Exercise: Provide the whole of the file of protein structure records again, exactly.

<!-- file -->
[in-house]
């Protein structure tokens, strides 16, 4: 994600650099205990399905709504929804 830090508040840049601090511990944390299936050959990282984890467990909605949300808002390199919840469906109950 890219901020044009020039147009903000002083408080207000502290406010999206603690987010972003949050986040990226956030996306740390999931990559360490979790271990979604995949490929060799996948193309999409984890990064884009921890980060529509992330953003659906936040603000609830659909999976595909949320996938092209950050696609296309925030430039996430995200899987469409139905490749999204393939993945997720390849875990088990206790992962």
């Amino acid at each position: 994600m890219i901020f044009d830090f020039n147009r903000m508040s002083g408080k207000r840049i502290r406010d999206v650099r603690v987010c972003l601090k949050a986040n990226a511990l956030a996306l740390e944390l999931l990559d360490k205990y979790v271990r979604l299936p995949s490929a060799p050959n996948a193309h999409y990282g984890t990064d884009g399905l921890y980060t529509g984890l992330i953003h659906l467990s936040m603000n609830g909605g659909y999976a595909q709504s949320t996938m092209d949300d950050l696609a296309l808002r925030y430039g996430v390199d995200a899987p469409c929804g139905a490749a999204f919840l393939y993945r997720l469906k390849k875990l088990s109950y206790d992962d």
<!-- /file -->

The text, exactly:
[in-house]
């Protein structure tokens, strides 16, 4: 994600650099205990399905709504929804 830090508040840049601090511990944390299936050959990282984890467990909605949300808002390199919840469906109950 890219901020044009020039147009903000002083408080207000502290406010999206603690987010972003949050986040990226956030996306740390999931990559360490979790271990979604995949490929060799996948193309999409984890990064884009921890980060529509992330953003659906936040603000609830659909999976595909949320996938092209950050696609296309925030430039996430995200899987469409139905490749999204393939993945997720390849875990088990206790992962």
């Amino acid at each position: 994600m890219i901020f044009d830090f020039n147009r903000m508040s002083g408080k207000r840049i502290r406010d999206v650099r603690v987010c972003l601090k949050a986040n990226a511990l956030a996306l740390e944390l999931l990559d360490k205990y979790v271990r979604l299936p995949s490929a060799p050959n996948a193309h999409y990282g984890t990064d884009g399905l921890y980060t529509g984890l992330i953003h659906l467990s936040m603000n609830g909605g659909y999976a595909q709504s949320t996938m092209d949300d950050l696609a296309l808002r925030y430039g996430v390199d995200a899987p469409c929804g139905a490749a999204f919840l393939y993945r997720l469906k390849k875990l088990s109950y206790d992962d």